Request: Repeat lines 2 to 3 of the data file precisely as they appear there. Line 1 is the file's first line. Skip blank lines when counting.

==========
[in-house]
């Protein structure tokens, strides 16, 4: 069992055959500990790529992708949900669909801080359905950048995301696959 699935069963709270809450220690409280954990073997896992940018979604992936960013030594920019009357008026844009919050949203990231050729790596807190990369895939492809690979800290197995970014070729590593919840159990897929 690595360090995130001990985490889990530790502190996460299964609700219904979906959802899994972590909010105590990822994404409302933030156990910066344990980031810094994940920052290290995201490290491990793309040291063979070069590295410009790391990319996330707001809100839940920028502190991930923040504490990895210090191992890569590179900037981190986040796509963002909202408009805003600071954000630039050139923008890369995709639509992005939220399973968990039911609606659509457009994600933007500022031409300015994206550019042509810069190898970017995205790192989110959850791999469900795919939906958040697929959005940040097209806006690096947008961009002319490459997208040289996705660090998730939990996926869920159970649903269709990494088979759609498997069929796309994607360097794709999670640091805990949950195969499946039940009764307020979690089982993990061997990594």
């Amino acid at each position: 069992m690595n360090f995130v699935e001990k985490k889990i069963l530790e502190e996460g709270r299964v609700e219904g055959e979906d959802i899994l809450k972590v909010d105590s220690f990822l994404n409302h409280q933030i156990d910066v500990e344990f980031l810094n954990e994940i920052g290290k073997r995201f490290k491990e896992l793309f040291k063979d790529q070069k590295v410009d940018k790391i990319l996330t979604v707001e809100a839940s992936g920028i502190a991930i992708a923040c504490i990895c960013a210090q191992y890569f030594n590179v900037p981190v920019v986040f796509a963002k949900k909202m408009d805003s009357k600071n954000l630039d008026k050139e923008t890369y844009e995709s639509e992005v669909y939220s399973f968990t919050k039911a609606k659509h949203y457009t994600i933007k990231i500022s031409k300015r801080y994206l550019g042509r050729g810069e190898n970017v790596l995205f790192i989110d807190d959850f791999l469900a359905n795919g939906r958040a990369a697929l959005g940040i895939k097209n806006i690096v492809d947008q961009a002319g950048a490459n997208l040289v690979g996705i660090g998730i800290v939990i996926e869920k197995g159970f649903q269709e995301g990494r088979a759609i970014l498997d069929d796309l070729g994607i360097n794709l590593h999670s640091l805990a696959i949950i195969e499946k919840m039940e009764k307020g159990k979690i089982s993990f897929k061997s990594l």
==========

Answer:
């Protein structure tokens, strides 16, 4: 069992055959500990790529992708949900669909801080359905950048995301696959 699935069963709270809450220690409280954990073997896992940018979604992936960013030594920019009357008026844009919050949203990231050729790596807190990369895939492809690979800290197995970014070729590593919840159990897929 690595360090995130001990985490889990530790502190996460299964609700219904979906959802899994972590909010105590990822994404409302933030156990910066344990980031810094994940920052290290995201490290491990793309040291063979070069590295410009790391990319996330707001809100839940920028502190991930923040504490990895210090191992890569590179900037981190986040796509963002909202408009805003600071954000630039050139923008890369995709639509992005939220399973968990039911609606659509457009994600933007500022031409300015994206550019042509810069190898970017995205790192989110959850791999469900795919939906958040697929959005940040097209806006690096947008961009002319490459997208040289996705660090998730939990996926869920159970649903269709990494088979759609498997069929796309994607360097794709999670640091805990949950195969499946039940009764307020979690089982993990061997990594």
């Amino acid at each position: 069992m690595n360090f995130v699935e001990k985490k889990i069963l530790e502190e996460g709270r299964v609700e219904g055959e979906d959802i899994l809450k972590v909010d105590s220690f990822l994404n409302h409280q933030i156990d910066v500990e344990f980031l810094n954990e994940i920052g290290k073997r995201f490290k491990e896992l793309f040291k063979d790529q070069k590295v410009d940018k790391i990319l996330t979604v707001e809100a839940s992936g920028i502190a991930i992708a923040c504490i990895c960013a210090q191992y890569f030594n590179v900037p981190v920019v986040f796509a963002k949900k909202m408009d805003s009357k600071n954000l630039d008026k050139e923008t890369y844009e995709s639509e992005v669909y939220s399973f968990t919050k039911a609606k659509h949203y457009t994600i933007k990231i500022s031409k300015r801080y994206l550019g042509r050729g810069e190898n970017v790596l995205f790192i989110d807190d959850f791999l469900a359905n795919g939906r958040a990369a697929l959005g940040i895939k097209n806006i690096v492809d947008q961009a002319g950048a490459n997208l040289v690979g996705i660090g998730i800290v939990i996926e869920k197995g159970f649903q269709e995301g990494r088979a759609i970014l498997d069929d796309l070729g994607i360097n794709l590593h999670s640091l805990a696959i949950i195969e499946k919840m039940e009764k307020g159990k979690i089982s993990f897929k061997s990594l």